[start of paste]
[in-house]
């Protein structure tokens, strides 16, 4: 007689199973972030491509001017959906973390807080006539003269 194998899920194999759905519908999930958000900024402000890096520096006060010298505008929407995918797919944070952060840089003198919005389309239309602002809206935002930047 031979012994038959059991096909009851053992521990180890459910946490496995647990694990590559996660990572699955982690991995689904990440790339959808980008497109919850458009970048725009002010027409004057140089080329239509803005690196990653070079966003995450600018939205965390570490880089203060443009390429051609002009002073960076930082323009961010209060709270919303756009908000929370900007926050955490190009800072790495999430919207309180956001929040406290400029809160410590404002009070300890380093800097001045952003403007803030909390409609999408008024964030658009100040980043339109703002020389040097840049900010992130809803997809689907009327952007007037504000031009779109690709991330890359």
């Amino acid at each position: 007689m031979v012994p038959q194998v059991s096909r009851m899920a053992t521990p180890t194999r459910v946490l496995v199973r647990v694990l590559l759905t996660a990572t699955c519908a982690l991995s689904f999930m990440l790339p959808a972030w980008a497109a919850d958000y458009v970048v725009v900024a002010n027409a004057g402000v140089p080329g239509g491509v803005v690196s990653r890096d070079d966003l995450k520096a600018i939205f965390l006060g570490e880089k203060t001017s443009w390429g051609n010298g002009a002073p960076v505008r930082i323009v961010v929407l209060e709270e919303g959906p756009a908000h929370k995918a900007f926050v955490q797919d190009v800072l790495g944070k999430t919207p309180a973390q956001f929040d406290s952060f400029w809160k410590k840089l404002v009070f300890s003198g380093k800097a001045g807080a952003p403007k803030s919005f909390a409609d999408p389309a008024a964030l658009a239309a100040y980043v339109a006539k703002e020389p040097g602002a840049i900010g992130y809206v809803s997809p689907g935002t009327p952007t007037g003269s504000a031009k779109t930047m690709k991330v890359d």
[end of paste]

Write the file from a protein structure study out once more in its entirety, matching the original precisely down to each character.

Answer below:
[in-house]
């Protein structure tokens, strides 16, 4: 007689199973972030491509001017959906973390807080006539003269 194998899920194999759905519908999930958000900024402000890096520096006060010298505008929407995918797919944070952060840089003198919005389309239309602002809206935002930047 031979012994038959059991096909009851053992521990180890459910946490496995647990694990590559996660990572699955982690991995689904990440790339959808980008497109919850458009970048725009002010027409004057140089080329239509803005690196990653070079966003995450600018939205965390570490880089203060443009390429051609002009002073960076930082323009961010209060709270919303756009908000929370900007926050955490190009800072790495999430919207309180956001929040406290400029809160410590404002009070300890380093800097001045952003403007803030909390409609999408008024964030658009100040980043339109703002020389040097840049900010992130809803997809689907009327952007007037504000031009779109690709991330890359």
């Amino acid at each position: 007689m031979v012994p038959q194998v059991s096909r009851m899920a053992t521990p180890t194999r459910v946490l496995v199973r647990v694990l590559l759905t996660a990572t699955c519908a982690l991995s689904f999930m990440l790339p959808a972030w980008a497109a919850d958000y458009v970048v725009v900024a002010n027409a004057g402000v140089p080329g239509g491509v803005v690196s990653r890096d070079d966003l995450k520096a600018i939205f965390l006060g570490e880089k203060t001017s443009w390429g051609n010298g002009a002073p960076v505008r930082i323009v961010v929407l209060e709270e919303g959906p756009a908000h929370k995918a900007f926050v955490q797919d190009v800072l790495g944070k999430t919207p309180a973390q956001f929040d406290s952060f400029w809160k410590k840089l404002v009070f300890s003198g380093k800097a001045g807080a952003p403007k803030s919005f909390a409609d999408p389309a008024a964030l658009a239309a100040y980043v339109a006539k703002e020389p040097g602002a840049i900010g992130y809206v809803s997809p689907g935002t009327p952007t007037g003269s504000a031009k779109t930047m690709k991330v890359d």